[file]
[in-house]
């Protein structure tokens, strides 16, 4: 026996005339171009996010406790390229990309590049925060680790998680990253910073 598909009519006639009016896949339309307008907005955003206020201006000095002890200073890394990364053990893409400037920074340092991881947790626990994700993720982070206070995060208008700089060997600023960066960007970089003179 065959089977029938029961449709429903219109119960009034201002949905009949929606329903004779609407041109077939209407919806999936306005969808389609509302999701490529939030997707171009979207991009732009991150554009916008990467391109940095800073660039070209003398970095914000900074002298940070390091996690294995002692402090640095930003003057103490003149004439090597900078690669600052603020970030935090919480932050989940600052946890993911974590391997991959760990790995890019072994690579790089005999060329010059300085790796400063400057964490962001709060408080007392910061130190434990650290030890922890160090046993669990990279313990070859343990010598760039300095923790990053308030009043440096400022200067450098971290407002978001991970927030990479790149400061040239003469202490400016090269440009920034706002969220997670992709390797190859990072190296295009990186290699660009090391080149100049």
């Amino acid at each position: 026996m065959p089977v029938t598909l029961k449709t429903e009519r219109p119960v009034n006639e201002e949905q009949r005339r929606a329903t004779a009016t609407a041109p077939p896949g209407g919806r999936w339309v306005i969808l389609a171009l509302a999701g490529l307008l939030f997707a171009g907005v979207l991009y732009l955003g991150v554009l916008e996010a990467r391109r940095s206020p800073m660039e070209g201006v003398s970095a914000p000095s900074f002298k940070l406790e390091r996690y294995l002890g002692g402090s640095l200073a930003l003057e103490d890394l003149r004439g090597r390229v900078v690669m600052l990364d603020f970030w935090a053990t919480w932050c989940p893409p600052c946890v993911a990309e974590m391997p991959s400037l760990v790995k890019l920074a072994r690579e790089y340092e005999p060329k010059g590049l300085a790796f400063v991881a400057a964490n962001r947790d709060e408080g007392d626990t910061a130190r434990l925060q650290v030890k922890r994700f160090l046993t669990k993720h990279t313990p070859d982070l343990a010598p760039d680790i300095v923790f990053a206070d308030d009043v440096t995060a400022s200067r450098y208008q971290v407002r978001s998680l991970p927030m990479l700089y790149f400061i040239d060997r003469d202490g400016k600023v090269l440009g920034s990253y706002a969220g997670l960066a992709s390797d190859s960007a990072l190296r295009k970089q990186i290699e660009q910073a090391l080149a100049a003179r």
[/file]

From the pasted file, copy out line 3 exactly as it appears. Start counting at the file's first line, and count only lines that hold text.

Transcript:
């Amino acid at each position: 026996m065959p089977v029938t598909l029961k449709t429903e009519r219109p119960v009034n006639e201002e949905q009949r005339r929606a329903t004779a009016t609407a041109p077939p896949g209407g919806r999936w339309v306005i969808l389609a171009l509302a999701g490529l307008l939030f997707a171009g907005v979207l991009y732009l955003g991150v554009l916008e996010a990467r391109r940095s206020p800073m660039e070209g201006v003398s970095a914000p000095s900074f002298k940070l406790e390091r996690y294995l002890g002692g402090s640095l200073a930003l003057e103490d890394l003149r004439g090597r390229v900078v690669m600052l990364d603020f970030w935090a053990t919480w932050c989940p893409p600052c946890v993911a990309e974590m391997p991959s400037l760990v790995k890019l920074a072994r690579e790089y340092e005999p060329k010059g590049l300085a790796f400063v991881a400057a964490n962001r947790d709060e408080g007392d626990t910061a130190r434990l925060q650290v030890k922890r994700f160090l046993t669990k993720h990279t313990p070859d982070l343990a010598p760039d680790i300095v923790f990053a206070d308030d009043v440096t995060a400022s200067r450098y208008q971290v407002r978001s998680l991970p927030m990479l700089y790149f400061i040239d060997r003469d202490g400016k600023v090269l440009g920034s990253y706002a969220g997670l960066a992709s390797d190859s960007a990072l190296r295009k970089q990186i290699e660009q910073a090391l080149a100049a003179r």